Buried Ghosts | An Elegy

Your family may have buried a ghost from your past, but I mourn the you that you became

I write not to tell you that I miss you and I wish you were here. I write to tell you that I am okay with you being gone and I will never forget you. I do miss you, but that’s okay too. Missing people is part of life; it’s the price we pay for loving. And it’s, oh, so worth it.

I know they wrapped you up in all your high school portraits and told the story of your old life, but I remember you. I remember you as you were. 

I remember you as you were and I remember who you became. I remember the real you, underneath all those things that happened. Underneath the portraits and expectations of who they demanded you to be. 

I remember the you of yesterday and the you that you wanted to be today, not the you from the last decade or the you who was who I wanted you to be. I remember you. And it is you — the real you — whom I mourn. 

You still counted, even with your humanness and your so-called mistakes. Your life, your story, your love — it all mattered. They couldn’t erase it, although they tried. Oh, how they tried.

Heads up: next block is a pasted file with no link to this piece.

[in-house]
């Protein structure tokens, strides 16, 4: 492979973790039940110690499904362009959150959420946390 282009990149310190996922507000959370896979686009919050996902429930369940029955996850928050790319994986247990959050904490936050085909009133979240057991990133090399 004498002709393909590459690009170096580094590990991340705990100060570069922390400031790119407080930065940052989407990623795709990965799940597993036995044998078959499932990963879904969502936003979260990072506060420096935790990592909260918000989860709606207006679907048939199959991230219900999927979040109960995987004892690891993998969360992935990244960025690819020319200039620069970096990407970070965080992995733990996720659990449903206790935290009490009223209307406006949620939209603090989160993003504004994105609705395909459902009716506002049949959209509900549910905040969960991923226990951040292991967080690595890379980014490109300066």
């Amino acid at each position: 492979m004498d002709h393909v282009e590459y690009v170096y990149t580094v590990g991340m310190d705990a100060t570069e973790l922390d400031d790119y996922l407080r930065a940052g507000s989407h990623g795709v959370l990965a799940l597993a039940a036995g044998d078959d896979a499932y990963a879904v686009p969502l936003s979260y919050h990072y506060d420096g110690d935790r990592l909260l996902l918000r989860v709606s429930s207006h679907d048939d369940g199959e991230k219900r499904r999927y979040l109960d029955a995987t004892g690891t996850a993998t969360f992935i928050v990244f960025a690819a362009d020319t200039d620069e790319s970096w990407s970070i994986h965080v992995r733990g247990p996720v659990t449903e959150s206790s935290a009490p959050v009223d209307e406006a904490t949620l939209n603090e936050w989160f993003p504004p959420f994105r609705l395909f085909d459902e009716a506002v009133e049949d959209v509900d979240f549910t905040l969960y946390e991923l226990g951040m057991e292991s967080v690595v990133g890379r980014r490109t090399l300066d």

I never discounted the you that you became. 

I am sorry that they felt better about burying a ghost from your past. But you probably don’t care. Funerals are for the living anyway. 

For those of us who knew the you that left, it was impossible to mourn a version of you that we never knew — a version that you felt wasn’t you. But mourn you we did, in our own place, our own way, and our own time. 

We paid our respects, though. And we didn’t cause a scene, even though we wanted to. Oh, how we wanted to. 

We rave on, when people die, about honoring their memories and respect for the dead. This societal construct urged us to stand up and shout from the rooftops that it wasn’t right. But we knew better. 

We knew that the honoring we say we give you is truly an honor we give you, for us. After all, you no longer feel the fear and insecurity — the need for honor and validation — that we living humans do. 

Although I write this letter for me, I write it to you. I write to you, for me. Not because of what you need to know, but because of what I need to say. 

I never discounted the you that you became. 

Written by Holly Kellums

Photo by Monica Silva on Unsplash

Dedicated to Penny, Pax, Pepper, and family 

Published by hollykellums

Internationally Published Author * Influencer * Recovery Coach * Human Potential Activist

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